Is there life after Gareth Bale?
It is a question that not only applies to Tottenham. It is also relevant as Maicon tries to rebuild his career for both club and country.
Try as he might, Maicon will have a hard time forgetting two meetings with the flying Welshman. In 2010 the Brazilian right-back was considered to be at the top of his profession. Fearsomely strong, he charged up and down the right flank, uniting an attacking threat with defensive ferocity. And then, in the group stages of the 2010-11 Champions League, Bale emerged on the world stage by turning Maicon into a laughing stock. Tottenham met Internazionale in the group phase -- and in both Milan and London Maicon was taken apart so convincingly that he was thoroughly humiliated. Given an oar he would have been unable to get close enough to Bale to paddle his backside.
Hundreds, thousands of games are played. A few stick in the memory, of those who watch and those who play. These two were in that category. A right-back who had always been able to bank on his physical capacity had been beaten at his own game. He became the butt of terrace jokes. "Taxi for Maicon" was a common cry -- and to make matters worse Maicon moved to England, where he would have to put up with such barbs every time he took the field -- not that this happened very often.
Manchester City signed Maicon because coach Roberto Mancini was planning to play with a three-centre-back system, with the Brazilian pencilled in as an attacking wing-back down the right. Neither the collective idea nor the player's individual form were a success. Mancini was sacked at the end of the season and Maicon, after making just nine appearances, was told that he was surplus to requirements. Roma, busy selling their stars to English football, took him back to Italy.
The fact that, given such a context, Maicon has been recalled to the Brazil squad is in itself worthy of comment. The standout point is that Brazilian football, usually so strong in terms of top-class full-backs, is currently struggling to come up with an alternative to Daniel Alves on the right flank. The reserve in recent squads has been Jean of Fluminense, a central midfielder who will never be anything more than an improvisation in the right-back position. Another recent call-up is Marcos Rocha of Atletico Mineiro -- interesting going forward but with little notion of defending. Some might say similar things about Alves; going into the 2010 World Cup the argument in favour of Maicon was that he was the better defensive full-back.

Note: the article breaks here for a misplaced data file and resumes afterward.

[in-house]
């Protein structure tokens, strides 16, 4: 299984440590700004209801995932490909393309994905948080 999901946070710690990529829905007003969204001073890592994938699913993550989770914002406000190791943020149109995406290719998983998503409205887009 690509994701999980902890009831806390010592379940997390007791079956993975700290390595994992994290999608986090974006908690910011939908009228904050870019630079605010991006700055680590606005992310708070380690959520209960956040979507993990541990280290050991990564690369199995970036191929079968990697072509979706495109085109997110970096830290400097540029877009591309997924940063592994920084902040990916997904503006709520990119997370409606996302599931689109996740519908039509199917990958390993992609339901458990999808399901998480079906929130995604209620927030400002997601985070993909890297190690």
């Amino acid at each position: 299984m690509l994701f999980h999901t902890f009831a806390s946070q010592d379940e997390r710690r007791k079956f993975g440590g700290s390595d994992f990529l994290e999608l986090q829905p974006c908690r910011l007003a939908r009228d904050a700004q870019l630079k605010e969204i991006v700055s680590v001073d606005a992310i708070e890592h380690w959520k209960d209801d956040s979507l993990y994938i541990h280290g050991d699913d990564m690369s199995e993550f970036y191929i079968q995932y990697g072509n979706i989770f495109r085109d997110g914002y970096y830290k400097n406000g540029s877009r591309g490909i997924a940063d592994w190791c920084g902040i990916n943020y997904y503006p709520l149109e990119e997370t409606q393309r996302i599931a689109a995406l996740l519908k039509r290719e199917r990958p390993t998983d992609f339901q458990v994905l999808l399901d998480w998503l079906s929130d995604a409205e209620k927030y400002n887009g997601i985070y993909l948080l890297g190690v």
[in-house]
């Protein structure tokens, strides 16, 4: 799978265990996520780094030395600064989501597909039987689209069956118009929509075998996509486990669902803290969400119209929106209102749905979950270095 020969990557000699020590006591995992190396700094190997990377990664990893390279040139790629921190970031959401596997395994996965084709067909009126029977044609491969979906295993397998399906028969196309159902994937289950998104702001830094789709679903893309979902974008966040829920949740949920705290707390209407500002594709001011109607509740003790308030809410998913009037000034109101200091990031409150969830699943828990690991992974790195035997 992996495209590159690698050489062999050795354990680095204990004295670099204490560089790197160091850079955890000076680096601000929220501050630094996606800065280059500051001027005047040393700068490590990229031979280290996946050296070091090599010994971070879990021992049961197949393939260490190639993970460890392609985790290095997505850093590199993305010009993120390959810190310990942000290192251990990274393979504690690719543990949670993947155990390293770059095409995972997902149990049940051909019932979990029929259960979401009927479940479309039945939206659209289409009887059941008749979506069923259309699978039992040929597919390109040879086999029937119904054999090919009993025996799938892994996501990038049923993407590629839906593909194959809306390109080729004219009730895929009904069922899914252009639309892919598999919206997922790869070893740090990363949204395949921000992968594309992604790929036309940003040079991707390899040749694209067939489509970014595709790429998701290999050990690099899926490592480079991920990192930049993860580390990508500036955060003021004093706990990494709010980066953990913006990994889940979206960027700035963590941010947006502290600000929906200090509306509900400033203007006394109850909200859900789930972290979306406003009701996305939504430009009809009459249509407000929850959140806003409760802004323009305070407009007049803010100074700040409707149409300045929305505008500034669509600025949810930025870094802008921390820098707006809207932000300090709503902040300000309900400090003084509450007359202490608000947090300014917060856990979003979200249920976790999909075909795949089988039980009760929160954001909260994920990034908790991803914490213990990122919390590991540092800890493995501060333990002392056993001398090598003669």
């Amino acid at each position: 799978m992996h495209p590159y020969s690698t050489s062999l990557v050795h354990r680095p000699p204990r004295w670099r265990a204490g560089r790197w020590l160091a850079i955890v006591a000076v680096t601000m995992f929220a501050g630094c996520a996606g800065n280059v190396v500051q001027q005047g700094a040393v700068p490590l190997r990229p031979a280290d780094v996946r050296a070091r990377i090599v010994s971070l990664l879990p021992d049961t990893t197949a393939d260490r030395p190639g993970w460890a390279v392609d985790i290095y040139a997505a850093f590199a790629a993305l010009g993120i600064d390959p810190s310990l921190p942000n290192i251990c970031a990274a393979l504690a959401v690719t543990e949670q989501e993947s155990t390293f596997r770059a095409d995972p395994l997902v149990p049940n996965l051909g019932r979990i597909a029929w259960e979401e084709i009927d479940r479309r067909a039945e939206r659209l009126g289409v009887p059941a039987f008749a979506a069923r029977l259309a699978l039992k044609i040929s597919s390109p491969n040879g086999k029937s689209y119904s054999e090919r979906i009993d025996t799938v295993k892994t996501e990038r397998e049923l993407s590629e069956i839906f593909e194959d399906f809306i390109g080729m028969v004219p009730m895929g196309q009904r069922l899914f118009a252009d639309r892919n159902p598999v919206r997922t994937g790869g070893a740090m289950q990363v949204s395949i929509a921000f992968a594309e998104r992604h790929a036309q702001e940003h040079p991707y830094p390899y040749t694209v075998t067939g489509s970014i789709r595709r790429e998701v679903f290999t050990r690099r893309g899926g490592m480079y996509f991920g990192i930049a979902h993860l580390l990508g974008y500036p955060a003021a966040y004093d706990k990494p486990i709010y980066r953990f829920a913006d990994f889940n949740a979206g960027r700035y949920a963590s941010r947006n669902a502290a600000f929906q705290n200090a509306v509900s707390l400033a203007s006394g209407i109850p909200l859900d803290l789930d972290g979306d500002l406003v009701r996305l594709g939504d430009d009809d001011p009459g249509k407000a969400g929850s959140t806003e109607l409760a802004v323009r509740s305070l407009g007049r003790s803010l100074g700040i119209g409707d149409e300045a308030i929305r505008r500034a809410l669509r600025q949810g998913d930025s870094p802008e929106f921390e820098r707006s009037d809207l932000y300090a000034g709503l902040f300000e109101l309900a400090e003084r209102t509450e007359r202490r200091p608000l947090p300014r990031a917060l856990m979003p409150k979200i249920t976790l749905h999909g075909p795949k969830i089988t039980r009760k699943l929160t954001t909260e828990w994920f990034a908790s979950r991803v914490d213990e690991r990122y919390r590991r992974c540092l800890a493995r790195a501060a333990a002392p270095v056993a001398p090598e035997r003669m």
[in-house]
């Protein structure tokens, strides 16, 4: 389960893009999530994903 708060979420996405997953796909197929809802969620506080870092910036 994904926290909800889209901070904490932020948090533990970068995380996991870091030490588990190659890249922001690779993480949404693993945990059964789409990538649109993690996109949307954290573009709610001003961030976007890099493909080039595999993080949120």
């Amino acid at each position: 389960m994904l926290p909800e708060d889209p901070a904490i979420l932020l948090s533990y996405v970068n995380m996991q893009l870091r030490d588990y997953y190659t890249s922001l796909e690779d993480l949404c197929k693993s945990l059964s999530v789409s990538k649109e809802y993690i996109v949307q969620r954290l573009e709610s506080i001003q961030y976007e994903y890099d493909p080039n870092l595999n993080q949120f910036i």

So Maicon was recalled for this month's friendlies against Australia and Portugal -- his first national team call-up since playing a couple of games in the 2011 Copa America. It was a decision that clearly had more to do with past performances and the lack of alternatives than with anything the player has done in the last couple of seasons.
And then Alves was injured, leaving Maicon as the first-choice right-back to face the Australians in Brasilia on Saturday. Now 32, he made a successful comeback, combining well with Bernard down the flank, and with either Ramires or Paulinho inside him. There were a few examples of the powerful forward charges of old.
It has to be said, though, that Australia were desperately disappointing opponents, unable to defend with efficiency or to attack with any potency. Brazil's 6-0 win was a nice way for a recalled player to ease his way back into the international fold.
Tuesday's game should be more of a test. Brazil face Portugal in Boston. The opponents will not be at full strength -- Cristiano Ronaldo has not even made the long trip to the USA. But rather than a home fixture against mediocre opposition, this is a game on neutral ground against a dangerous adversary -- one that is usually able to field plenty of tricky wingers to torment the opposing full-backs. It is a match that will tell us much more than Saturday's romp about Maicon's chances of making next year’s World Cup.
Maicon, though, has happy memories of facing the Portuguese. It was against Brazil's former colonial masters that he scored one of his great international goals, blasting home from a seemingly impossible angle back in November 2008.
Brazil's right-back can take heart from that memory -- and from the fact that Wales will not qualify for the World Cup. There will be no reunion with Gareth Bale in Brazil 2014.